I see your cardboard and I want to paint it... red.
August 21, 2006 4:57 PM   Subscribe

What kind of dye/wash should I use to make thin brown cardboard a dark red?

The thin brown cardboard ill be using are the Arigato CD Cases at Stumptown Printers -- they come unfolded and are brown. Im going to have them screenprinted by a local artist, and intended on spraypainting them dark red, but was informed by the screenprinter that spraypaint would make the cardboard unscreenprintable (I imagine this is because the cardboard would lose its porousness)

I was given the idea of dipping the unfolded cases in dark red dye, but im not sure what im looking for.

Any ideas, related to what dyes would do the job (hoping for blood red) or any ideas for the "enreddenation" of the cardboard while keeping its screenprinting friendlyness?
posted by Satapher to Media & Arts (4 answers total)
Have you thought of food coloring? I'm not sure how it would take on cardboard or if it'd be a finish that rub off easily, but it seems like it could work.
posted by mikeh at 5:07 PM on August 21, 2006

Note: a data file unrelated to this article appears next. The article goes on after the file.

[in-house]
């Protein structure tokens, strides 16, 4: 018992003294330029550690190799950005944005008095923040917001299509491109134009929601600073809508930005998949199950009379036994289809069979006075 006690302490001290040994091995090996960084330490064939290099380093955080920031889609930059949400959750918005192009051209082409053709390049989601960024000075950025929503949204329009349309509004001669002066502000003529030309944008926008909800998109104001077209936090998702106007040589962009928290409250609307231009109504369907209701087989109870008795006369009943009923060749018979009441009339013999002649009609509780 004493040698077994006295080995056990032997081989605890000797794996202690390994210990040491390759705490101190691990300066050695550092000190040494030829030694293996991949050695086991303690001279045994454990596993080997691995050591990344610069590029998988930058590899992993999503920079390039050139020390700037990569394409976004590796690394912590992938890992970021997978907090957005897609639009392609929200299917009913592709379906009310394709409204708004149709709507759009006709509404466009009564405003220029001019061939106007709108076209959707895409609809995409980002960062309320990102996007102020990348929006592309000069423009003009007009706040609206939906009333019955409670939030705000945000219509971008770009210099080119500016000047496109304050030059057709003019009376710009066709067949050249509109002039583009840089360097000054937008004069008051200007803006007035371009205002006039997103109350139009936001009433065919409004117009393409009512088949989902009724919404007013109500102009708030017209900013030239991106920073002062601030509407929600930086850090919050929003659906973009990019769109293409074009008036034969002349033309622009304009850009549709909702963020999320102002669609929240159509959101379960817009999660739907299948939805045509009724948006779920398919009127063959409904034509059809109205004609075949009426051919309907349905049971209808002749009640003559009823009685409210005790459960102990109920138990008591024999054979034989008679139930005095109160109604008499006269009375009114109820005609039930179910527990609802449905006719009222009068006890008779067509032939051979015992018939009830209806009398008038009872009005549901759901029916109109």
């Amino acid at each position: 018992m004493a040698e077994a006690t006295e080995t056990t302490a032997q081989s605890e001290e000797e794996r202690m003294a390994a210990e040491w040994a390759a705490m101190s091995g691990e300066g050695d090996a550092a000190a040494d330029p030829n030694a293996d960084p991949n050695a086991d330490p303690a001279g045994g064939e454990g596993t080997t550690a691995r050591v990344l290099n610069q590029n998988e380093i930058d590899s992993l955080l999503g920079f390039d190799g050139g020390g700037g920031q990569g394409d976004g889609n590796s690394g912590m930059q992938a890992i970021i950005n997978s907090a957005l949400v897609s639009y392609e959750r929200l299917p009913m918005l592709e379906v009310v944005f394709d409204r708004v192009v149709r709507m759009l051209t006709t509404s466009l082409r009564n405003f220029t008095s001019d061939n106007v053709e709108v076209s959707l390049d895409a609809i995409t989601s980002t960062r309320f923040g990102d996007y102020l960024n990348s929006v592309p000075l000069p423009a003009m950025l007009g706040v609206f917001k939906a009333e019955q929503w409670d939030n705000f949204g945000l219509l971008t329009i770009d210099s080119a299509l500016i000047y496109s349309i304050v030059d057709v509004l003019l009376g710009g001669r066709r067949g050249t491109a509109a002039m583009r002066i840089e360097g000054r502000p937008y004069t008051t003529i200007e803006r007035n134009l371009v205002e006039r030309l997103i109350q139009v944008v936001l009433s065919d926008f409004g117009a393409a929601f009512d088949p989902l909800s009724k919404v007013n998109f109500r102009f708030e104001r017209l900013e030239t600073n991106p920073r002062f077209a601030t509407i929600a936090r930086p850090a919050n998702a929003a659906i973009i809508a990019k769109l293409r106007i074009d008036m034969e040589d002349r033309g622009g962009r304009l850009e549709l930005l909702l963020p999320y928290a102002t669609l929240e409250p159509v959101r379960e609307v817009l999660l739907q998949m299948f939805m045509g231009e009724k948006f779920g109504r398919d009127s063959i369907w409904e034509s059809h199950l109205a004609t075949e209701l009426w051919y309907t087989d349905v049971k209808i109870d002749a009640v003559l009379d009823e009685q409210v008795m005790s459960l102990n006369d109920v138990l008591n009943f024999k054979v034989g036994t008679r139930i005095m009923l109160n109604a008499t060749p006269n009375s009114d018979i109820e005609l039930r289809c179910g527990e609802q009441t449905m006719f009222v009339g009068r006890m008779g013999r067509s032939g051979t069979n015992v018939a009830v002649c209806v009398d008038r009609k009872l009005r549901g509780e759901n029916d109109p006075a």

Just have your screenprinter do it. Depending on what your packaging looks like, the art will probably have to be trapped anyway.
posted by nathan_teske at 5:08 PM on August 21, 2006

Instead of paint from a spraycan, use a dark red wood-stain in a spraycan - this is a dye-like stain designed to soak into wood, rather than create an opaque surface covering. It's available (in a range of mostly browns and reds) at craft stores and hardware stores.
The cardboard should remain partly porous because when I've used it on wood, further use of woodstain would still soak in. There is probably an upper limit to how much can be used before the printing becomes a problem, how much that is I wouldn't know. Spray some samples and take them to the printer.
posted by -harlequin- at 12:06 AM on August 22, 2006

Can you test several methods on a sample before committing to one? Food coloring may be too wet, may soak in and make the cardboard buckle. I use thin cardboard as stencils and repeated coats of spraypaint eventually buckle the surface and make the top layer peel away.
posted by jessicapierce at 11:28 AM on August 22, 2006

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